How do you digitise an archive?
In essence, digitisation is a method of documentation. It usually consists of photographing or scanning a collection item, uploading the image to an institutional website or online catalogue, together with a physical description and any other relevant historical or contextual information. Motivations for digitisation include access – making things that are not on public display available online, or enabling remote audiences to engage with a collection without having to travel – and preservation – creating copies or records of items for posterity.
In the SPL’s case the motivation for digitising a selection of innovative poetic items was to provide our website visitors with a glimpse into our wonderful archive collection; to illustrate the range of material forms which poetry can take; and to highlight the distinctive contribution which the Scottish avant-garde and concrete poetry movements have made to contemporary practice.
A unifying quality of this kind of innovative poetry is the importance of the material form to our understanding. We must take the time to handle an object, perhaps manipulating it in some way or navigating a text in an unusual order, taking time to contemplate how our bodies respond or how the work relates to its environment. This is one of the things which makes this work special, and worth digitising.
However, it’s also what makes this work hard to digitise. Objects like box works can’t be scanned, for example. And often a simple photograph will fail to capture the different aspects of a three-dimensional or performative work. These are challenges which the digitisation initiative at the SPL has sought to address. Using simple web features, we have attempted to give a sense of how these objects create their meaning through particular kinds of interaction.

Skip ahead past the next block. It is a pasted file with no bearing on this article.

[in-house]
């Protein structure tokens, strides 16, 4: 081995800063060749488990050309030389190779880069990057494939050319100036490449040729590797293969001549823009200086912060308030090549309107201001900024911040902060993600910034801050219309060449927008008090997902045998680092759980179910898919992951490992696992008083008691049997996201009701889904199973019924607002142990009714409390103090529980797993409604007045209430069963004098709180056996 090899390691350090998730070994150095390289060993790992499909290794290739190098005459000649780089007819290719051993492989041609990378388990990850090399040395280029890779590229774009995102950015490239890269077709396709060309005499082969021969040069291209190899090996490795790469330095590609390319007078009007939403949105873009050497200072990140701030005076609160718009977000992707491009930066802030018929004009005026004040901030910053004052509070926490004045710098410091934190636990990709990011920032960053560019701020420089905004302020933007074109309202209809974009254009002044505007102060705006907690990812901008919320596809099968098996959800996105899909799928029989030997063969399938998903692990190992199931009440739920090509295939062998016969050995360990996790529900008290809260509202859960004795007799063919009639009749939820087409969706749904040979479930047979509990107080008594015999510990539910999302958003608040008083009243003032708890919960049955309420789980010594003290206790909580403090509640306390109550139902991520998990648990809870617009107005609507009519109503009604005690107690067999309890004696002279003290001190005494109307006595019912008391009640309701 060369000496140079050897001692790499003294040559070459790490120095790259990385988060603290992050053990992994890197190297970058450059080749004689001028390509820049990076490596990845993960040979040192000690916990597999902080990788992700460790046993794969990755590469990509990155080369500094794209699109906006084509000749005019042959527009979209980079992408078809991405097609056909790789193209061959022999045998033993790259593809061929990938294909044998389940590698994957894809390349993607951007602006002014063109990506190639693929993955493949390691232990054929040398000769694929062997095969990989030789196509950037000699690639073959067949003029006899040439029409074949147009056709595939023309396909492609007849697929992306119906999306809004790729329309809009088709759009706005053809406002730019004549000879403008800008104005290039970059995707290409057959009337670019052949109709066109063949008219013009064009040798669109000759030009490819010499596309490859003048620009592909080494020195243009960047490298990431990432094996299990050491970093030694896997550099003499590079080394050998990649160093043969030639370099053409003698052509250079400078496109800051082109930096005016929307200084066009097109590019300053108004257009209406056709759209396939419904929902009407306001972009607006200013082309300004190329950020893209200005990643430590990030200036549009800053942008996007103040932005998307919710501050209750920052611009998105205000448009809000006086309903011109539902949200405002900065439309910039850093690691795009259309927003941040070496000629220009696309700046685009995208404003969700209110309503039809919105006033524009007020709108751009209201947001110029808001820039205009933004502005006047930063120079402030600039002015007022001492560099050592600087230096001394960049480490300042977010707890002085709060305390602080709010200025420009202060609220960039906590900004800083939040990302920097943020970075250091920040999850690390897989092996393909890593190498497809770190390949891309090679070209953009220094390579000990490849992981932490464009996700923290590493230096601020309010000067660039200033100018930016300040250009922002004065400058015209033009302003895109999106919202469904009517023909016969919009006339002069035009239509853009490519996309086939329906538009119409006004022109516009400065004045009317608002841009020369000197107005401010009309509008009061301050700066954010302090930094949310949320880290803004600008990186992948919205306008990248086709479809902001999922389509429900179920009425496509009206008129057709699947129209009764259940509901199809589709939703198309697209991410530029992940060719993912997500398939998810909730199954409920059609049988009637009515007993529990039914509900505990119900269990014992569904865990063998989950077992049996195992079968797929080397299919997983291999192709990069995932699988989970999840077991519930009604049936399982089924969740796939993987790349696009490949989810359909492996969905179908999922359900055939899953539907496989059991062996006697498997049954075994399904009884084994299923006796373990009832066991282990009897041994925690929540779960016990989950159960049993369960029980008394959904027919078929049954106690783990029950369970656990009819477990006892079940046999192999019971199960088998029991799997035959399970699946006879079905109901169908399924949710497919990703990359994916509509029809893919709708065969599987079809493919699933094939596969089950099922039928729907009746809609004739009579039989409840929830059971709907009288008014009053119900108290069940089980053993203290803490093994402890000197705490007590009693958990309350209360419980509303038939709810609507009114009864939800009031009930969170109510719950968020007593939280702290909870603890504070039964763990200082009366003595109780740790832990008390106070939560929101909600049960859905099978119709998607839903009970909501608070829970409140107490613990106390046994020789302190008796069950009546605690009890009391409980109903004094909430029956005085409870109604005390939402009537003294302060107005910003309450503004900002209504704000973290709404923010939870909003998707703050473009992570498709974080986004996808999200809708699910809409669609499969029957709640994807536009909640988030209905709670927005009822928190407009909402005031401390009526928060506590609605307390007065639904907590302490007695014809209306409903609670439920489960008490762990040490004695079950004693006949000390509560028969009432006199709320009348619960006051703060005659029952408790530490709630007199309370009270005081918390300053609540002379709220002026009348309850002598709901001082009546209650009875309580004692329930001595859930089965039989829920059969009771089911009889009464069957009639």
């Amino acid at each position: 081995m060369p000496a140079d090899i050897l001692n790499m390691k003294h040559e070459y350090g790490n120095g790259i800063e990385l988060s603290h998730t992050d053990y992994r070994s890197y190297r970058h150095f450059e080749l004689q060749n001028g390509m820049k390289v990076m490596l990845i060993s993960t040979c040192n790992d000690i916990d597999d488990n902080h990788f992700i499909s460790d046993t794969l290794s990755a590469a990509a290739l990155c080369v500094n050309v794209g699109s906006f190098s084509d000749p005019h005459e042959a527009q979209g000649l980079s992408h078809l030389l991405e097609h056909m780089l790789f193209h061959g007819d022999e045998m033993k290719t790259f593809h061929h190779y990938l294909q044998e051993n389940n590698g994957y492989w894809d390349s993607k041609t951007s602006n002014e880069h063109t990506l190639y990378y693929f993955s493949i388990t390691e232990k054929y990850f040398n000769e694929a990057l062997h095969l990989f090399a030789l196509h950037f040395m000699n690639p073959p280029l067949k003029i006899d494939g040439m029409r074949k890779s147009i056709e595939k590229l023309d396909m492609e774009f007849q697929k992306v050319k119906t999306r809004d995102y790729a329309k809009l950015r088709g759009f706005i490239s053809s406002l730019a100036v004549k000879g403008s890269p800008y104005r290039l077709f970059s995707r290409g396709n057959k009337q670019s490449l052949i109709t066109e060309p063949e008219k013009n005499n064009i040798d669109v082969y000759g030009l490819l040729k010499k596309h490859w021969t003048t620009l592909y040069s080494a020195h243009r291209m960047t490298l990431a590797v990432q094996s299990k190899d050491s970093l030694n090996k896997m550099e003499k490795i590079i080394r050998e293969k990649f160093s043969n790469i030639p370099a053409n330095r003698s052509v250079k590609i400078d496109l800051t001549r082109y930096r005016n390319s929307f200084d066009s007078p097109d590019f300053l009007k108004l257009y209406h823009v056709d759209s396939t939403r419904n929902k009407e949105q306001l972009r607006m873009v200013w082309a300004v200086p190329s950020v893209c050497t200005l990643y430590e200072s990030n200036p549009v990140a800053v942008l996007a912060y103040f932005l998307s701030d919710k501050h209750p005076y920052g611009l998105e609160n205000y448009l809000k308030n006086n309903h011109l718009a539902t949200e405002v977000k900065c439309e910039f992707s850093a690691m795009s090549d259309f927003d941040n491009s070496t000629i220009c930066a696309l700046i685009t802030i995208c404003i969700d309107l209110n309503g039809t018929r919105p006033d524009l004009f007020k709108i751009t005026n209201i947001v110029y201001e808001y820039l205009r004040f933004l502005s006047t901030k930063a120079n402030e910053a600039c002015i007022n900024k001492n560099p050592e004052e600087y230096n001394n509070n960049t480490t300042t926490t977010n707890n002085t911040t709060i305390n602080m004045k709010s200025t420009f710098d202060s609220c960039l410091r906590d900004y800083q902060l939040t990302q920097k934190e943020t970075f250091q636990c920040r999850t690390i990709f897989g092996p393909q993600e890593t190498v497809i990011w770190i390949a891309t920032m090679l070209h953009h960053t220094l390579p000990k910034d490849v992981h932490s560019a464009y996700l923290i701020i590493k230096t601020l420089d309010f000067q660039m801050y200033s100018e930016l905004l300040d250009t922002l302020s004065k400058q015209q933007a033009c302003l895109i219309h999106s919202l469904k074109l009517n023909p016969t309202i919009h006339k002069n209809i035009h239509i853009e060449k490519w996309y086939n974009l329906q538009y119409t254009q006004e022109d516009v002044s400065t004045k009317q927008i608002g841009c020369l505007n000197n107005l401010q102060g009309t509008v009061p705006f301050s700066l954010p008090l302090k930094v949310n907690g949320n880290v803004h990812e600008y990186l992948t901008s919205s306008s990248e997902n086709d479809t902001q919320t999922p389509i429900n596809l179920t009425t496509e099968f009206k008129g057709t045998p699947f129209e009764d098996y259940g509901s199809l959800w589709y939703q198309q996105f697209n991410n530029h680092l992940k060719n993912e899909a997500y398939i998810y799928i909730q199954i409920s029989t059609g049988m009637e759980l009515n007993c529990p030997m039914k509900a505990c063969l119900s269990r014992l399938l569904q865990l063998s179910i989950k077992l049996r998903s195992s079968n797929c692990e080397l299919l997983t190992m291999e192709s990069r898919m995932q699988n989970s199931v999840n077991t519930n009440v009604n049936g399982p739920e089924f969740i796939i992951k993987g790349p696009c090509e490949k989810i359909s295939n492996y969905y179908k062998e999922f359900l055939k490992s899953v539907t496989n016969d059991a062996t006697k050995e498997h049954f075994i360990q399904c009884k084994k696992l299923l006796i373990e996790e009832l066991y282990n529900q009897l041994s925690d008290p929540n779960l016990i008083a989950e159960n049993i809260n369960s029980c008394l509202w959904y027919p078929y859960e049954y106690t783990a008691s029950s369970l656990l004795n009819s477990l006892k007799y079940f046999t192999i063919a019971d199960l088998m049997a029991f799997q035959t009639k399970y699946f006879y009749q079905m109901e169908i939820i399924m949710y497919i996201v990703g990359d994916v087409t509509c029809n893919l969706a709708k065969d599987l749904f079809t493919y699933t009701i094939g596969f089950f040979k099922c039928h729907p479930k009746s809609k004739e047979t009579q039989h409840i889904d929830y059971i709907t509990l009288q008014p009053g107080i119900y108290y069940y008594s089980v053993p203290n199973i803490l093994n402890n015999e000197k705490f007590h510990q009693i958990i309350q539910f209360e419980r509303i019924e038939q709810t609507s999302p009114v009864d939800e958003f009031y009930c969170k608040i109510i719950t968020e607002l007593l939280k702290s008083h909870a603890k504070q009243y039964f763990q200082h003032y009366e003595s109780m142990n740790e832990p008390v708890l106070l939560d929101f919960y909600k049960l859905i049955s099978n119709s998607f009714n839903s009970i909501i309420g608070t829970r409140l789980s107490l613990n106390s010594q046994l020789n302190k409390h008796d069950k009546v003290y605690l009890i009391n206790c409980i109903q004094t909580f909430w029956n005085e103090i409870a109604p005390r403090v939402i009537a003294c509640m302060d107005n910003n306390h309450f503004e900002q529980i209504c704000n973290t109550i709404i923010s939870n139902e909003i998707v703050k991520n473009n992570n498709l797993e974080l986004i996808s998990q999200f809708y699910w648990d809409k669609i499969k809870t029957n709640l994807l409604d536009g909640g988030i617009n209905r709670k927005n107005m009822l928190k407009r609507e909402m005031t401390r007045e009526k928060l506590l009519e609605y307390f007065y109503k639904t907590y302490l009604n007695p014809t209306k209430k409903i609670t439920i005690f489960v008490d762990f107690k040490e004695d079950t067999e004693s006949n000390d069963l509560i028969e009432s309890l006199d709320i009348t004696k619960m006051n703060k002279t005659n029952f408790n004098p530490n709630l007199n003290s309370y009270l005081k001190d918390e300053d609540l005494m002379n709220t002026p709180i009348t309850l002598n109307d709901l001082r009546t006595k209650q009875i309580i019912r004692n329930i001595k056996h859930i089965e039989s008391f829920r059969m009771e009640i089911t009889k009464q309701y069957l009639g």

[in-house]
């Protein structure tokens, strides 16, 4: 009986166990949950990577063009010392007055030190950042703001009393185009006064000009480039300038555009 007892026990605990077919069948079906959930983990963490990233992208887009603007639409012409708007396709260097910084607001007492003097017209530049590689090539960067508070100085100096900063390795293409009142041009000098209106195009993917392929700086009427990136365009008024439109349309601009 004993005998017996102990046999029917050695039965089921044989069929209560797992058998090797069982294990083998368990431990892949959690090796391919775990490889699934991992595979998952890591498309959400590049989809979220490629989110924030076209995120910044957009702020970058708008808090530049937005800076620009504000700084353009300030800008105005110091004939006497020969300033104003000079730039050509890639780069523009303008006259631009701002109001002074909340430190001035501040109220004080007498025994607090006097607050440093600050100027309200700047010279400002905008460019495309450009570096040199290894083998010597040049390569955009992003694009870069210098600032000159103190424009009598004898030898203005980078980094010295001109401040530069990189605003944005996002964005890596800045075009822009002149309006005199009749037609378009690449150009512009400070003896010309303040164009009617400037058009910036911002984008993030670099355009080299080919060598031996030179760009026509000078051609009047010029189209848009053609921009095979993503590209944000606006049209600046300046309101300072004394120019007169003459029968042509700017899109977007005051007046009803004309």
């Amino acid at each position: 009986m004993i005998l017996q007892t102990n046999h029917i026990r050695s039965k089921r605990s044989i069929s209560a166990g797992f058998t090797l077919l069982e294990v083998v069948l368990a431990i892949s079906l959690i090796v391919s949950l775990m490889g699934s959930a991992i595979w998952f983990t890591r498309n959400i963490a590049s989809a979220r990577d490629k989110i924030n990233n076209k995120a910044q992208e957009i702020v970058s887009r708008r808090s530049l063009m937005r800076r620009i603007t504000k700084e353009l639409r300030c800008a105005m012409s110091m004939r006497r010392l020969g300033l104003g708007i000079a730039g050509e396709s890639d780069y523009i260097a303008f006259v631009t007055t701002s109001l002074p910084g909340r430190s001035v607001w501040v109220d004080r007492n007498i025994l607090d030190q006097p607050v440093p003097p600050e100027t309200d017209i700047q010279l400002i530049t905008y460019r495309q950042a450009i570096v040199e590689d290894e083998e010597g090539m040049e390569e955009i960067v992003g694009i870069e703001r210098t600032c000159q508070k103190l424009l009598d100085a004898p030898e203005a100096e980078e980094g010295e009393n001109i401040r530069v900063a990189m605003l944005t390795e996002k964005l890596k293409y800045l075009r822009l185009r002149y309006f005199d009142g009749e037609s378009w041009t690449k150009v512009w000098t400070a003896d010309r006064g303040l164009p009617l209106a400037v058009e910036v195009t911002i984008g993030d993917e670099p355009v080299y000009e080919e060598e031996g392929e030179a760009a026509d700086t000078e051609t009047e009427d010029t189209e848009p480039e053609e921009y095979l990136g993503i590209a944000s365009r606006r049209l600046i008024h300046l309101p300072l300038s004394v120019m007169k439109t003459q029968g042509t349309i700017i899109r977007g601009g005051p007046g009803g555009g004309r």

Testing different methods
The journey to our first digital collection involved a process of research and experimentation. For example, one of the questions we asked was whether 3D scanning could help digitise box works like Thomas A. Clark’s yellowhammer (Moschatel Press, 2017). What do you think?
In some cases the weather presented an unexpected challenge. To illustrate the reference to real landscape features in Julie Johnstone’s point of view (Essence Press, 2012), we took it to Portobello beach for filming – but strong winds shook the camera and caused difficulties handling, as shown below!
And finally there were technical challenges to overcome – like creating the right studio environment with lighting and equipment, and working out the best way to show off complex and delicate works like Heather H. Yeung’s hand-written and illustrated codex, Ashberys (2016-17).
As these examples show, digitisation at the SPL is an exciting work in progress, with plenty of inspiring and challenging material in the archive to get to grips with.